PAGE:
Less abstract is Jesus' shocking story of the Good Samaritan, in which he instructs a theologian to (1) keep the Law, and (2) be like the Samaritan who showed compassion, and not like the Levite and priest who didn't. The story doesn't disclose the reaction of the theologian and his colleagues, and the impact of Jesus' story is nowadays probably much underestimated. Saying to a Jewish legal scholar of the first century AD that he should be like a Samaritan is like telling Richard Dawkins that he should be more like Anne Rice.
The name Samaritan occurs 9 times in the New Testament; see full concordance.
🔼Etymology of the name Samaritan
The ethnonym Samaritan obviously comes from the name Samaria, and that name comes from the verb שמר (shamar), meaning to keep, guard, observe or give heed:
The verb שמר (shamar) means to guard or to exercise great care over. Noun שמרה (shomra) means guard. Noun שמר (shimmur) means night watch. Noun אשמורה ('ashmura) or אשמרת ('ashmoret) refers to the night watch as unit of time. Noun משמר (mishmar) describes the "place or agent" of guarding, which may come down to either a prison or a guard, but it may also describe the keeping on some religious observances or something like that. Noun משמרת (mishmeret), literally meaning "with the function of watching," used in the sense of a charge or obligation; an official function of guarding. Noun שמרה (shemura) describes an eyelid.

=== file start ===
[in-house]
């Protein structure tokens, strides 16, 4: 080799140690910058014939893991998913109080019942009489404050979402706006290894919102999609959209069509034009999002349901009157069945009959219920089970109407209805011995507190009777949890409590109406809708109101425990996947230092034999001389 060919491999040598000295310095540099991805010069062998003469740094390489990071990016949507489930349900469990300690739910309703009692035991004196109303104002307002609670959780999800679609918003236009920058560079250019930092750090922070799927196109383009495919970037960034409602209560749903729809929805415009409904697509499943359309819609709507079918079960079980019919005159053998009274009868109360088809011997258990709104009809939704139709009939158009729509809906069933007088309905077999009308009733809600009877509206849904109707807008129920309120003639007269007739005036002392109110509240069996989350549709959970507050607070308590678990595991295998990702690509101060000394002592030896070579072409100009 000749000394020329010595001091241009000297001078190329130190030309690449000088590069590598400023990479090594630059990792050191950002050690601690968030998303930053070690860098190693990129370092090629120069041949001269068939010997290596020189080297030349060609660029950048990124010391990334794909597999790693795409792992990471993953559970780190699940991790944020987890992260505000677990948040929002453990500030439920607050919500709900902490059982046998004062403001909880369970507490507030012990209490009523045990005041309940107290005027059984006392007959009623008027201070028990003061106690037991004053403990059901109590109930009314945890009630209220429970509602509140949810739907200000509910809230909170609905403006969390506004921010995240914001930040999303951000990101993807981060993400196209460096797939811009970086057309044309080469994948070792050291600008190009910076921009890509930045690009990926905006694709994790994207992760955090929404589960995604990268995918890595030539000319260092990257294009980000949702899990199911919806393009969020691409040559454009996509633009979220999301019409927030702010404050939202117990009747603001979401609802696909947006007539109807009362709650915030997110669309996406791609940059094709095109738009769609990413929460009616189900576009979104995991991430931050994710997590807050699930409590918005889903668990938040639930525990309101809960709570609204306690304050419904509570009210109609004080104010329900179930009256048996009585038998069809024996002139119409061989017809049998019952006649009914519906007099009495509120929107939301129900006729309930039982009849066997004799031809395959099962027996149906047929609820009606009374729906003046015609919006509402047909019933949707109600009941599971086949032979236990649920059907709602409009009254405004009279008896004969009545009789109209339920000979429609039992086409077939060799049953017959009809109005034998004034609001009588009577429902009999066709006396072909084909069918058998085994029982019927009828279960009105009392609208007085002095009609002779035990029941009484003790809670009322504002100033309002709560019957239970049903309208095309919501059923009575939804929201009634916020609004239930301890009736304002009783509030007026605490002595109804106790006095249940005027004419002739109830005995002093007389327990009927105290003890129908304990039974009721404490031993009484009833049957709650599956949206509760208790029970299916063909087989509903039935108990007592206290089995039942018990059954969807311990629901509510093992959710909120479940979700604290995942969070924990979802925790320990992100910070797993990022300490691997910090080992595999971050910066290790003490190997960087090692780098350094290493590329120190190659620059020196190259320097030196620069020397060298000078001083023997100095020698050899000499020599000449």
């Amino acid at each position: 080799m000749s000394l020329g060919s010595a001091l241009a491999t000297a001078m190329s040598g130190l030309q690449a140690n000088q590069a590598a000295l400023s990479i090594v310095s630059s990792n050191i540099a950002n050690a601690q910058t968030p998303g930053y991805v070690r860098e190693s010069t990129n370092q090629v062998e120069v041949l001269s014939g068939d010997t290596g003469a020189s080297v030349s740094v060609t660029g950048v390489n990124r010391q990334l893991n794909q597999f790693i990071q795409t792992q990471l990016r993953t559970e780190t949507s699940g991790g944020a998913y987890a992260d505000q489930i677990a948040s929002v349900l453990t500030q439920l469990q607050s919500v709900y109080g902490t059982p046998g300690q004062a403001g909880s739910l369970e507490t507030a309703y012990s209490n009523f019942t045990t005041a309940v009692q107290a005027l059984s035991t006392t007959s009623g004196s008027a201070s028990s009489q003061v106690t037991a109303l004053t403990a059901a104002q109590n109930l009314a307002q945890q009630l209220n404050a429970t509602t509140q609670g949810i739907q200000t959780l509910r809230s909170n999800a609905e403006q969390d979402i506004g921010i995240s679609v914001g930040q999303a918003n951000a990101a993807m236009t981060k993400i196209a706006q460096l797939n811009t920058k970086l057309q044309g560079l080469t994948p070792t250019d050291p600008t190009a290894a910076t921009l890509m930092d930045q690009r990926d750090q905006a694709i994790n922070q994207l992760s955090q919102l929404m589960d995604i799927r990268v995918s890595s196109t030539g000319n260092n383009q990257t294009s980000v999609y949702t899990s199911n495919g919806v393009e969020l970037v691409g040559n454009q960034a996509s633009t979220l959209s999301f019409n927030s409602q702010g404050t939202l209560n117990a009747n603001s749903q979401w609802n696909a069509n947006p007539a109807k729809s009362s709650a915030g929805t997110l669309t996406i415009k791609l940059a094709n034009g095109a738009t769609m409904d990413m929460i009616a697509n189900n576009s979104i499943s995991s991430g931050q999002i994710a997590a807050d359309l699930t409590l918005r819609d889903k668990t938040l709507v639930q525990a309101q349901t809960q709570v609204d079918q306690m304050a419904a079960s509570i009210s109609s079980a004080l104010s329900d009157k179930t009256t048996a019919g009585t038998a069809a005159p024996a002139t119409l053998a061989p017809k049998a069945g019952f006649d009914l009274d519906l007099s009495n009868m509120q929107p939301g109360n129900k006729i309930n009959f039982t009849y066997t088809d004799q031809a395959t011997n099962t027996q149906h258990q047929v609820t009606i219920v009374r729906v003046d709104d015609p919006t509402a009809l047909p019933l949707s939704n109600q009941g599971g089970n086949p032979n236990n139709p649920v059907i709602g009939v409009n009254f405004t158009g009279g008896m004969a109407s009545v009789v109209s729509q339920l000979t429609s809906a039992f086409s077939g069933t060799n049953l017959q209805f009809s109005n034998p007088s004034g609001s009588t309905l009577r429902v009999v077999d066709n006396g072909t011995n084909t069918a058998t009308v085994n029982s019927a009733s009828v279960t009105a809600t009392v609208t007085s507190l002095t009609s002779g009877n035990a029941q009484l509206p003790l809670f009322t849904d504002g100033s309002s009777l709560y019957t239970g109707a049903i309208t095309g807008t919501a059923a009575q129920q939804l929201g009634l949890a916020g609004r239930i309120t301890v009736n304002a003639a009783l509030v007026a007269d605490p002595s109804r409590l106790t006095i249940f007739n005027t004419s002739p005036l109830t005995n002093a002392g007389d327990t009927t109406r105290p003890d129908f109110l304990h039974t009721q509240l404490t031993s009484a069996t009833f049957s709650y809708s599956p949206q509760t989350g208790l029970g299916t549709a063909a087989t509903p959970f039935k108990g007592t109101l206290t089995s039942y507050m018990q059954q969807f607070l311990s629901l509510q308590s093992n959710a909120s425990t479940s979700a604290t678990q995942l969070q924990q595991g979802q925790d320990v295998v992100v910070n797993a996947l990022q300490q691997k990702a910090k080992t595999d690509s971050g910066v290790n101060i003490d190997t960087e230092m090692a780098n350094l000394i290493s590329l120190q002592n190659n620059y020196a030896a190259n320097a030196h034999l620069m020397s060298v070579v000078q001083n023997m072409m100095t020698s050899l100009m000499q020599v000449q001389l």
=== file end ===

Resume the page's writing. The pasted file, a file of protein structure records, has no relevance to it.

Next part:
Noun שמר (shemer) describes the dregs or residue that collects at the bottom of a bottle of wine. This word may stem from a whole other root, or it reflects the similarity between patiently standing through a night watch and a bottle ageing in a rack. This word may also describe a stagnant heart, either as a heart in which dregs settle out or a heart that's carefully guarded.
Noun שמיר (shamir) describes some kind of wild, thorny vegetation that covers large areas. Again, this noun may stem from a whole other verb, but a hedge of thorns is not unlike a perimeter peopled by armed guards, or even a tender heart that's guarded by sarcasm and a proneness to insult.
The noun שמור (shamor), fennel, equals the Greek noun μαραθον (marathon), and Greece's victory at the Battle of Marathon (490 BC) made the whole world Greek.